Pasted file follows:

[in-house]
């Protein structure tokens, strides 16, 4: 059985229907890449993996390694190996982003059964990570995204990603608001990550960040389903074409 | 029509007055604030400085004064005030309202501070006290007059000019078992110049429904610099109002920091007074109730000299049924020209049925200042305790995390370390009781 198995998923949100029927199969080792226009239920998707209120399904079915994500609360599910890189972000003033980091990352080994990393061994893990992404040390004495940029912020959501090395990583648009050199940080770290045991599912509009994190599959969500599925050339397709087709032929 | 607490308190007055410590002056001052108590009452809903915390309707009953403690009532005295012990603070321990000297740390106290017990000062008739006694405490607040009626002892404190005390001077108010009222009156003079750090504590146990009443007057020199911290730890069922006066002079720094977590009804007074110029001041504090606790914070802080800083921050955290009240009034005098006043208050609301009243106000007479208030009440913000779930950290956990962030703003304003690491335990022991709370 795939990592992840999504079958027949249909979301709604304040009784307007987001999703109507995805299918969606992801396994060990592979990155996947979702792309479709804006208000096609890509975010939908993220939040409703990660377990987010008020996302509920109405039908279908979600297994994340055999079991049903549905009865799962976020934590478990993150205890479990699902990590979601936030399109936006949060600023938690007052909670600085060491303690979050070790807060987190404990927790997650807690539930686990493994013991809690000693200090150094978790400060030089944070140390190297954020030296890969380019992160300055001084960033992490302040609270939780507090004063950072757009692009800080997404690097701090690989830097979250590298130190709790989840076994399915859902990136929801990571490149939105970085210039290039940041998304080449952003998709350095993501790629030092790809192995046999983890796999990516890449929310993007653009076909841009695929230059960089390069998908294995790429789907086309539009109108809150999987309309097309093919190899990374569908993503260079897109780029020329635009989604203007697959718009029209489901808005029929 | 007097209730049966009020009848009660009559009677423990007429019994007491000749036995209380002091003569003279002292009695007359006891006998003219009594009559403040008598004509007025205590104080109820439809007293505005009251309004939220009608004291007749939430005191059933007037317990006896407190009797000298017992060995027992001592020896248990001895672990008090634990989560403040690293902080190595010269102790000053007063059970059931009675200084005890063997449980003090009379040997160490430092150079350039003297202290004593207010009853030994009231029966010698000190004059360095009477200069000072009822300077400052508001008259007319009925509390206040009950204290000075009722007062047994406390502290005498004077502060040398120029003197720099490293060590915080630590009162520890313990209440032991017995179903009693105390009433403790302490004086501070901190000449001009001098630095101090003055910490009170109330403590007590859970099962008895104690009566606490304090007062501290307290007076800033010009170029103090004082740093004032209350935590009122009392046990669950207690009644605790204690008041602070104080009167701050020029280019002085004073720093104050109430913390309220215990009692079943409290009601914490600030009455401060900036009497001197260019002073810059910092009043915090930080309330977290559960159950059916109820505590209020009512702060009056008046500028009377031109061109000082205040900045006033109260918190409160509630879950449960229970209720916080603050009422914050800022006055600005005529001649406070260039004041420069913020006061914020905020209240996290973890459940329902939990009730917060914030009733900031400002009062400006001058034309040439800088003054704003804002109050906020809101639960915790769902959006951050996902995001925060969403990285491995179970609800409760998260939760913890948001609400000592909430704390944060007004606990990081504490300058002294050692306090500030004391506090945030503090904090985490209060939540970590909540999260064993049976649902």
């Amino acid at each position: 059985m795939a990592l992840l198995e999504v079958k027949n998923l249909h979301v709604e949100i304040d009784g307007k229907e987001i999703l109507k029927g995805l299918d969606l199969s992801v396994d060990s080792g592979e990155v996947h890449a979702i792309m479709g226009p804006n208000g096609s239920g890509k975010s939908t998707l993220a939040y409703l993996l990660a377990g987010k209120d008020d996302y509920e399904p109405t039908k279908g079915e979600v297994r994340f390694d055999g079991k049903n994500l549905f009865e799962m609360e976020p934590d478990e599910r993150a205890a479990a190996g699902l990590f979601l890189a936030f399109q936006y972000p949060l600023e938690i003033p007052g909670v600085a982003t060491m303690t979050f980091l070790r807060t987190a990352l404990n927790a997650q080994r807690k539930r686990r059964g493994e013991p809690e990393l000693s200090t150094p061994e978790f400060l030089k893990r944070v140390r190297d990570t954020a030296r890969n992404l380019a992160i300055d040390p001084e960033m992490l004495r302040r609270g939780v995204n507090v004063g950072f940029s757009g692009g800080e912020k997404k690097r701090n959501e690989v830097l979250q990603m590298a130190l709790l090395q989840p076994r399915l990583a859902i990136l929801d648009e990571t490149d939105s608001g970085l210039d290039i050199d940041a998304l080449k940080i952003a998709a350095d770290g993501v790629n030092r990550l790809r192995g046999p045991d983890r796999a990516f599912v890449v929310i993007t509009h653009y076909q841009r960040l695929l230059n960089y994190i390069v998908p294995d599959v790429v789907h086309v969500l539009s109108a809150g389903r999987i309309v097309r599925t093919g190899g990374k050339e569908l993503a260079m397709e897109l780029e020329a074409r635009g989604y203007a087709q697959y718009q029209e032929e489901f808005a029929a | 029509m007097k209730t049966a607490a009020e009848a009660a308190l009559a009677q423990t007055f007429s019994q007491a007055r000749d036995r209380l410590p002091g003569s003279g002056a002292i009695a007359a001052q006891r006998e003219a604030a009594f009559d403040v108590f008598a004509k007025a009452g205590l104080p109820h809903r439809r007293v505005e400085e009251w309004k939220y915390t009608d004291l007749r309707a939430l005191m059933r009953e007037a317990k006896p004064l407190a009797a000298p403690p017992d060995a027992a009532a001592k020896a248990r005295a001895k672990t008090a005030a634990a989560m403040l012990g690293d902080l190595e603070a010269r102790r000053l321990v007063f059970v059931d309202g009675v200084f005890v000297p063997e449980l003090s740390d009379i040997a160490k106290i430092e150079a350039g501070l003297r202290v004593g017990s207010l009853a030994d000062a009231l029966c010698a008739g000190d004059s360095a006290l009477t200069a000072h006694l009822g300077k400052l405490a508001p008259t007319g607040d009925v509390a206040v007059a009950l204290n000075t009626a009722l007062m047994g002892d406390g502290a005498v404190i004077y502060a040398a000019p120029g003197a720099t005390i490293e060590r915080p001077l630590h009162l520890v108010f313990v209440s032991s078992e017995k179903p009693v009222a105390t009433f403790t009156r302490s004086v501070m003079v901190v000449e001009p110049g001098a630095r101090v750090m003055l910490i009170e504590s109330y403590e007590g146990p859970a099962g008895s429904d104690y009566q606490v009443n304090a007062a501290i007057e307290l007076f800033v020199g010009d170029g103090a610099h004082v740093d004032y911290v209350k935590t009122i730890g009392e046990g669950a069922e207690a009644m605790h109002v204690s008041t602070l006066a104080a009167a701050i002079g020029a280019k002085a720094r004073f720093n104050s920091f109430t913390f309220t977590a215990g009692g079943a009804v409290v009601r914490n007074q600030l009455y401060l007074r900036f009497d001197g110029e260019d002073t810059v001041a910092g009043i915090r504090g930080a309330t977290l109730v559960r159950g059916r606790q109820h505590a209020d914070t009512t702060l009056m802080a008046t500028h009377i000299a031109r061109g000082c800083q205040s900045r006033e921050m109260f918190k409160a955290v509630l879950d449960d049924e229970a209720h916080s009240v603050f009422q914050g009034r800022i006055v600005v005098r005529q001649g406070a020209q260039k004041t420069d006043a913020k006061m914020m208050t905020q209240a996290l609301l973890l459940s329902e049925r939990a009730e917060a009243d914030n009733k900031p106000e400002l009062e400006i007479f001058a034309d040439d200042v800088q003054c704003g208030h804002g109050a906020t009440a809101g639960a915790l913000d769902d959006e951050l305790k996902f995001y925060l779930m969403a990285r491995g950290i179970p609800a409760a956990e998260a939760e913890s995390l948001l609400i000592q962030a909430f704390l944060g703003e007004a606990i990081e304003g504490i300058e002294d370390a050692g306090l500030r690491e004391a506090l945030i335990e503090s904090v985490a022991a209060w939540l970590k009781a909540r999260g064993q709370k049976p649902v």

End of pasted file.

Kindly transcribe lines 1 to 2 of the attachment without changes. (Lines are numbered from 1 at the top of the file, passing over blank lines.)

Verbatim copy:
[in-house]
């Protein structure tokens, strides 16, 4: 059985229907890449993996390694190996982003059964990570995204990603608001990550960040389903074409 | 029509007055604030400085004064005030309202501070006290007059000019078992110049429904610099109002920091007074109730000299049924020209049925200042305790995390370390009781 198995998923949100029927199969080792226009239920998707209120399904079915994500609360599910890189972000003033980091990352080994990393061994893990992404040390004495940029912020959501090395990583648009050199940080770290045991599912509009994190599959969500599925050339397709087709032929 | 607490308190007055410590002056001052108590009452809903915390309707009953403690009532005295012990603070321990000297740390106290017990000062008739006694405490607040009626002892404190005390001077108010009222009156003079750090504590146990009443007057020199911290730890069922006066002079720094977590009804007074110029001041504090606790914070802080800083921050955290009240009034005098006043208050609301009243106000007479208030009440913000779930950290956990962030703003304003690491335990022991709370 795939990592992840999504079958027949249909979301709604304040009784307007987001999703109507995805299918969606992801396994060990592979990155996947979702792309479709804006208000096609890509975010939908993220939040409703990660377990987010008020996302509920109405039908279908979600297994994340055999079991049903549905009865799962976020934590478990993150205890479990699902990590979601936030399109936006949060600023938690007052909670600085060491303690979050070790807060987190404990927790997650807690539930686990493994013991809690000693200090150094978790400060030089944070140390190297954020030296890969380019992160300055001084960033992490302040609270939780507090004063950072757009692009800080997404690097701090690989830097979250590298130190709790989840076994399915859902990136929801990571490149939105970085210039290039940041998304080449952003998709350095993501790629030092790809192995046999983890796999990516890449929310993007653009076909841009695929230059960089390069998908294995790429789907086309539009109108809150999987309309097309093919190899990374569908993503260079897109780029020329635009989604203007697959718009029209489901808005029929 | 007097209730049966009020009848009660009559009677423990007429019994007491000749036995209380002091003569003279002292009695007359006891006998003219009594009559403040008598004509007025205590104080109820439809007293505005009251309004939220009608004291007749939430005191059933007037317990006896407190009797000298017992060995027992001592020896248990001895672990008090634990989560403040690293902080190595010269102790000053007063059970059931009675200084005890063997449980003090009379040997160490430092150079350039003297202290004593207010009853030994009231029966010698000190004059360095009477200069000072009822300077400052508001008259007319009925509390206040009950204290000075009722007062047994406390502290005498004077502060040398120029003197720099490293060590915080630590009162520890313990209440032991017995179903009693105390009433403790302490004086501070901190000449001009001098630095101090003055910490009170109330403590007590859970099962008895104690009566606490304090007062501290307290007076800033010009170029103090004082740093004032209350935590009122009392046990669950207690009644605790204690008041602070104080009167701050020029280019002085004073720093104050109430913390309220215990009692079943409290009601914490600030009455401060900036009497001197260019002073810059910092009043915090930080309330977290559960159950059916109820505590209020009512702060009056008046500028009377031109061109000082205040900045006033109260918190409160509630879950449960229970209720916080603050009422914050800022006055600005005529001649406070260039004041420069913020006061914020905020209240996290973890459940329902939990009730917060914030009733900031400002009062400006001058034309040439800088003054704003804002109050906020809101639960915790769902959006951050996902995001925060969403990285491995179970609800409760998260939760913890948001609400000592909430704390944060007004606990990081504490300058002294050692306090500030004391506090945030503090904090985490209060939540970590909540999260064993049976649902």